9. How should followers of Jesus relate to people of other religions?
In our culture today, the popular opinion is that all religions are essentially the same, so it doesn’t really matter what you believe. We should all just get along and not fight because if all religions are the same, what is there to fight about? The reason this is the popular opinion is because of compartmentalization. At some point (during the early twentieth century?) people who were less religious began to push religion out of the public sphere. Religion would be allowed (or tolerated depending on the person) only for personal spiritual pursuit. Religion should have no say or bearing on government, education, business, lifestyle, relationships, etc. As I mentioned in a previous post, religion has been made out to simply be about doing spiritual things such as meditating, giving (baseless) inspiration to the simple, and/or just becoming a “better person”. So again according to popular opinion, people of different religions should get along and respect one another, because they are all involved in the same thing, only going about it slightly differently.
However, as I’ve argued, following Jesus is supposed to be about so much more than that. He instructs us how to live life together. In other words, you can view following Christ as merely a form a spiritual inspiration (in which case you’d have to throw out or at least ignore significant parts of the bible), or you can view it as a way of life. Now that I’ve differentiated following Christ from other religions*, we can look at how we can relate.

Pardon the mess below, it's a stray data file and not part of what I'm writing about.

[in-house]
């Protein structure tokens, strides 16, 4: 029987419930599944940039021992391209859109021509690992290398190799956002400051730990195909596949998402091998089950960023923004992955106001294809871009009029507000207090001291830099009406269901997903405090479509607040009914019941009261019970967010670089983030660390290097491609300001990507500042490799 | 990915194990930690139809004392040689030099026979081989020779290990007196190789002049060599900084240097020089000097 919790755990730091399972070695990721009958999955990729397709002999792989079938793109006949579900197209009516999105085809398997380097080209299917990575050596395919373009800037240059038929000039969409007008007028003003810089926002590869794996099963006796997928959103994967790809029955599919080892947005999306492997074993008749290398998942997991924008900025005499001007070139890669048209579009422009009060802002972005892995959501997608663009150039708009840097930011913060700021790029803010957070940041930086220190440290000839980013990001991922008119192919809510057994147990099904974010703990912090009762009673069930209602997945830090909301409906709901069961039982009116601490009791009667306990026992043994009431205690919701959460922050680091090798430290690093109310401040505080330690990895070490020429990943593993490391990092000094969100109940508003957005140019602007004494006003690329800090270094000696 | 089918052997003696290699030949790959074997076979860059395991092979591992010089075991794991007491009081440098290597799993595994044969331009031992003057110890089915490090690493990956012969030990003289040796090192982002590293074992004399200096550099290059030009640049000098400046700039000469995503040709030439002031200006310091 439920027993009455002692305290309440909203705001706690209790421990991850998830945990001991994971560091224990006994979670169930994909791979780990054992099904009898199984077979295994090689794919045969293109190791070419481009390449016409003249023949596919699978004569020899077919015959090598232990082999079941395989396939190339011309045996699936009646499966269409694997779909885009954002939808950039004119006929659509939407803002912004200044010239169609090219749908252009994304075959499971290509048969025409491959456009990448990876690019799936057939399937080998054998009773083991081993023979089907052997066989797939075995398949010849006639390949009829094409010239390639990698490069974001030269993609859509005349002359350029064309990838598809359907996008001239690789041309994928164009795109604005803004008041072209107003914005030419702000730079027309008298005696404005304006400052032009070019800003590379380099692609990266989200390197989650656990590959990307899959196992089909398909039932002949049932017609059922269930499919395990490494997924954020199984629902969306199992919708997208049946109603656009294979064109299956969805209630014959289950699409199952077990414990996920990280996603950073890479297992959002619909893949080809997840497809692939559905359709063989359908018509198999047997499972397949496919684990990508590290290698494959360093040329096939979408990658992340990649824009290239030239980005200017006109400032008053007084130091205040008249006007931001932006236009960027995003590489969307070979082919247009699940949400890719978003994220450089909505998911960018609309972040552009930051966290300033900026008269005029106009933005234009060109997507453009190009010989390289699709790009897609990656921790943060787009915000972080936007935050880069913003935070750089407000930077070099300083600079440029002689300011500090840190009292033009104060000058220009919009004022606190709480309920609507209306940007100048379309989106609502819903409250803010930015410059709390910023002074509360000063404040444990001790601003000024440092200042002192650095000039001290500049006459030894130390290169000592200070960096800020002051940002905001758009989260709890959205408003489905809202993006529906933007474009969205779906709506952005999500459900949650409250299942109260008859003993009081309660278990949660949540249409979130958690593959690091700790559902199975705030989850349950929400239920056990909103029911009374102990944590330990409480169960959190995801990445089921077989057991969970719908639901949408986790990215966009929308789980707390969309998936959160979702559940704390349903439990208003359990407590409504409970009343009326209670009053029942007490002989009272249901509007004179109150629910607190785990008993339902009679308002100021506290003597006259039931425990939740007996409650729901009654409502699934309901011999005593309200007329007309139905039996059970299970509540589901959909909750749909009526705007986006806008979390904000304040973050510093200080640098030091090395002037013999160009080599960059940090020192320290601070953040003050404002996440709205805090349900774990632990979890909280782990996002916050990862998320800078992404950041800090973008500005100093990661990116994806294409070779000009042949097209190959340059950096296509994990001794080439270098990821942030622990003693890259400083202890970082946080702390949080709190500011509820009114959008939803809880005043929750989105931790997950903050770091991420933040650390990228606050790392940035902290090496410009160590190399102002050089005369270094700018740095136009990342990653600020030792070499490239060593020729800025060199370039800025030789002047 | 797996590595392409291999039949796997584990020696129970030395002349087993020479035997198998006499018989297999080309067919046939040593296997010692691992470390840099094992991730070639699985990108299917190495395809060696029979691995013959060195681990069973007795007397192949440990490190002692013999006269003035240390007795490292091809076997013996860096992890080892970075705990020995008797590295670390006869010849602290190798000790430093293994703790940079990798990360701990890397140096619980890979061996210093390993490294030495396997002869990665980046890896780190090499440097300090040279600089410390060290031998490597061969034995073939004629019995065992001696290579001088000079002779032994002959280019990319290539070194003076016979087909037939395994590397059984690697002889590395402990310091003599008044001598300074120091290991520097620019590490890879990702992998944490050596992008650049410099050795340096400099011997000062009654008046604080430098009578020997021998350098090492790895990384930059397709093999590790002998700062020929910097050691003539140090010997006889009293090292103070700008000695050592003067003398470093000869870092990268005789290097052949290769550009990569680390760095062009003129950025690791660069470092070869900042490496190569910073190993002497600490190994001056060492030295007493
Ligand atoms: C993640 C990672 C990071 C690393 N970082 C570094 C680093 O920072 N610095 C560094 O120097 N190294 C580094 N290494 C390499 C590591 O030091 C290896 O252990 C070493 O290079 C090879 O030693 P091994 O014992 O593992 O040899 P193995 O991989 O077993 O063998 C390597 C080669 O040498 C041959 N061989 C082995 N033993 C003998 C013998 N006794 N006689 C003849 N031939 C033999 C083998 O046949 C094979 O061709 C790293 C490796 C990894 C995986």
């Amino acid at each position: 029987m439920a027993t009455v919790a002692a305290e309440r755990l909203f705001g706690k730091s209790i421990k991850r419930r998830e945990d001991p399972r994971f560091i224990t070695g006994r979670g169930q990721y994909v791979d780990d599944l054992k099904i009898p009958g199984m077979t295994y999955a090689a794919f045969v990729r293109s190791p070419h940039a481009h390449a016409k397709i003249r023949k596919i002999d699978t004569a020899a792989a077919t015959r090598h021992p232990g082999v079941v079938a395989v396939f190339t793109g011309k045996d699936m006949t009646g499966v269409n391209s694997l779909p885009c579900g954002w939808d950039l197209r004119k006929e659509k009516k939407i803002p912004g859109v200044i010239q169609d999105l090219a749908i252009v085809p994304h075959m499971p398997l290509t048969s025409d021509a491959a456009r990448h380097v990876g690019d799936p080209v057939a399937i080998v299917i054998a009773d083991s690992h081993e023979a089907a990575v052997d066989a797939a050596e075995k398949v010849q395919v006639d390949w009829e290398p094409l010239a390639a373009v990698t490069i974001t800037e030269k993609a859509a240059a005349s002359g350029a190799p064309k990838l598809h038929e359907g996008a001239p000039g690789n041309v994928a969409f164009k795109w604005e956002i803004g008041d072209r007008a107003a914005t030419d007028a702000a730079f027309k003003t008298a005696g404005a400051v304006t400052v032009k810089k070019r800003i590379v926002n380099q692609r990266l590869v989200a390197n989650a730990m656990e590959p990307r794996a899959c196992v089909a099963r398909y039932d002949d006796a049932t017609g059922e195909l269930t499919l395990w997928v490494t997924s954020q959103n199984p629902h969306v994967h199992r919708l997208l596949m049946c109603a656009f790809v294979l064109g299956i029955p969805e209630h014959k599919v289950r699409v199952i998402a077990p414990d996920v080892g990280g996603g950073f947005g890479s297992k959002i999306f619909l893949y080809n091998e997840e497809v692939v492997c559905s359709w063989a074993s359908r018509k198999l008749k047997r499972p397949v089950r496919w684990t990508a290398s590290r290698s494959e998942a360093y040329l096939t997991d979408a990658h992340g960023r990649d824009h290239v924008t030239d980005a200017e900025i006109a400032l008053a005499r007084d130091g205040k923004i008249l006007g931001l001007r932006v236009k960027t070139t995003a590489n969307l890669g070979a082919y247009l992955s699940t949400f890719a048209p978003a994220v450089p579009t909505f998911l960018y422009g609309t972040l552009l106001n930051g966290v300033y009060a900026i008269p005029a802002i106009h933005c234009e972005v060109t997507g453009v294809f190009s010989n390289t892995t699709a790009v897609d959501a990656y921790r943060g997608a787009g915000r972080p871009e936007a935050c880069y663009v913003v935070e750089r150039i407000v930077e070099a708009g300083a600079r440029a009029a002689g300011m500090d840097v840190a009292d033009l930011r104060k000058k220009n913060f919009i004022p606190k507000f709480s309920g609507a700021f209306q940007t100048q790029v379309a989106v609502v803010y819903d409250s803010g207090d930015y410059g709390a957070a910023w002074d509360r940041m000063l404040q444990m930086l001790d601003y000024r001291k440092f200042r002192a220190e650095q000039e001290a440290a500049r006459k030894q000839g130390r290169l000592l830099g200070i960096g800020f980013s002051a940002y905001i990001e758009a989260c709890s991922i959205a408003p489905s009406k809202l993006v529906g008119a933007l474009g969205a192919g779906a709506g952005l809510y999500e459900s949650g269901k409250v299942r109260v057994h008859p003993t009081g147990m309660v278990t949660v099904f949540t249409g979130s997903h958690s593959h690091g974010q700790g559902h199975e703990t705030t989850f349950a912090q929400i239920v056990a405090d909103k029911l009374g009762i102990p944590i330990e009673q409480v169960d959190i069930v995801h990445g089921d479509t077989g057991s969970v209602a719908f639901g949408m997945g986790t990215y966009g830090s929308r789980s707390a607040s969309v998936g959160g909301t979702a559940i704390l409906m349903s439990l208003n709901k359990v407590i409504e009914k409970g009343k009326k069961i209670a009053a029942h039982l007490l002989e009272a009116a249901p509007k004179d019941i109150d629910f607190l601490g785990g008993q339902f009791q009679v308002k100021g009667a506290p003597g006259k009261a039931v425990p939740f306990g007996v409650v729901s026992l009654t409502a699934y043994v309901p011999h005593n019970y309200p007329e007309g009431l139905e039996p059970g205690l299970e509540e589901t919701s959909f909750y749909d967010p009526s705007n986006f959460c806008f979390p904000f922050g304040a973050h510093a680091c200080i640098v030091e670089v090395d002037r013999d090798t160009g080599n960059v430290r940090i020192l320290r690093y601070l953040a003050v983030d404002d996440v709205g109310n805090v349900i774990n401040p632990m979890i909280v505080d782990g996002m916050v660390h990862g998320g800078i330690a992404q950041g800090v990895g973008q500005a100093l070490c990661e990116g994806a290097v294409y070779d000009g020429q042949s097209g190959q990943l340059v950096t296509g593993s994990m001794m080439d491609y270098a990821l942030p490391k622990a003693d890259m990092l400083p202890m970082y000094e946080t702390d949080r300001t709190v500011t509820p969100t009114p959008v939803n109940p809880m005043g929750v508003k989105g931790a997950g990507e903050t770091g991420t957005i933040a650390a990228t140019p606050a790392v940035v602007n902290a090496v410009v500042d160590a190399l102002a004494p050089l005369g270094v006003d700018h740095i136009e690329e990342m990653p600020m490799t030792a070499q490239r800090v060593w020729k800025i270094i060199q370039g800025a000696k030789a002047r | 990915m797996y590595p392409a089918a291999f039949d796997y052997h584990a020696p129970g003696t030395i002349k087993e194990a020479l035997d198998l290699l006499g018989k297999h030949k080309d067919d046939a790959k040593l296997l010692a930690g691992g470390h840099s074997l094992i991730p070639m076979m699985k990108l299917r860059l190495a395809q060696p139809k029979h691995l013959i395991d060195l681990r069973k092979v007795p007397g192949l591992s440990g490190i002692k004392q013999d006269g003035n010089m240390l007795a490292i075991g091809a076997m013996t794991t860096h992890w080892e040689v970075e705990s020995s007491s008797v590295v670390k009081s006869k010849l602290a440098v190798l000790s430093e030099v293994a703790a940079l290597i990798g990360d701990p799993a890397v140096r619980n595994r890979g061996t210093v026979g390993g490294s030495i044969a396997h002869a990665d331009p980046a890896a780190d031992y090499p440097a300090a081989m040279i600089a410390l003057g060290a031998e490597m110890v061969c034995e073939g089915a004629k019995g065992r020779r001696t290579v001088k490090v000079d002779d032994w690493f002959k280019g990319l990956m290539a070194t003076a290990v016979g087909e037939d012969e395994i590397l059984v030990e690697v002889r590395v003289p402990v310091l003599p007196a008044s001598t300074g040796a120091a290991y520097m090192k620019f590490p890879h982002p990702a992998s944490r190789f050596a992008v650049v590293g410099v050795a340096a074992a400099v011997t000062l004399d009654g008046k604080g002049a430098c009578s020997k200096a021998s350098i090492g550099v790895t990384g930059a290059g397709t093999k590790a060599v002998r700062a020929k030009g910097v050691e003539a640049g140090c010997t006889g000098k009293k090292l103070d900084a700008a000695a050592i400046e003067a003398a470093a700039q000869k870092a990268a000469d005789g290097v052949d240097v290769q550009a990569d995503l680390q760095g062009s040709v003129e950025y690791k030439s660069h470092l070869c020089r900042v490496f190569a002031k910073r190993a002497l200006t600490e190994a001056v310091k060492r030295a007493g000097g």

The center of following Christ is love. “God is love” (1 John 4:8, 16). So first of all we should relate to people of other religions (or no religion) lovingly. That is, we should respect them and care for them despite our disagreeing with them. One way we can do this is by honestly listening to them, rather than only talking to them. We can look for truth in their own beliefs, and use that as a point of connection. This demonstrates humility, whereas only talking demonstrates pride by communicating that they have nothing of value to offer, while we have all the answers (or that they’re all wrong while we’re all right). I think things always work best when we see others not as adversaries that we must fight against nor people in error whom we must correct, but rather see them as fellow human being who are trying to make it through life. We should approach people in peace looking to come along side and help (love) them rather than approaching them antagonistically and confrontationally.
*I’ve specifically avoided saying “Christianity” in this section, because more often than not in our culture—at least practically speaking—Christianity has allowed itself to be compartmentalized, and is subsequently not so different from other religions.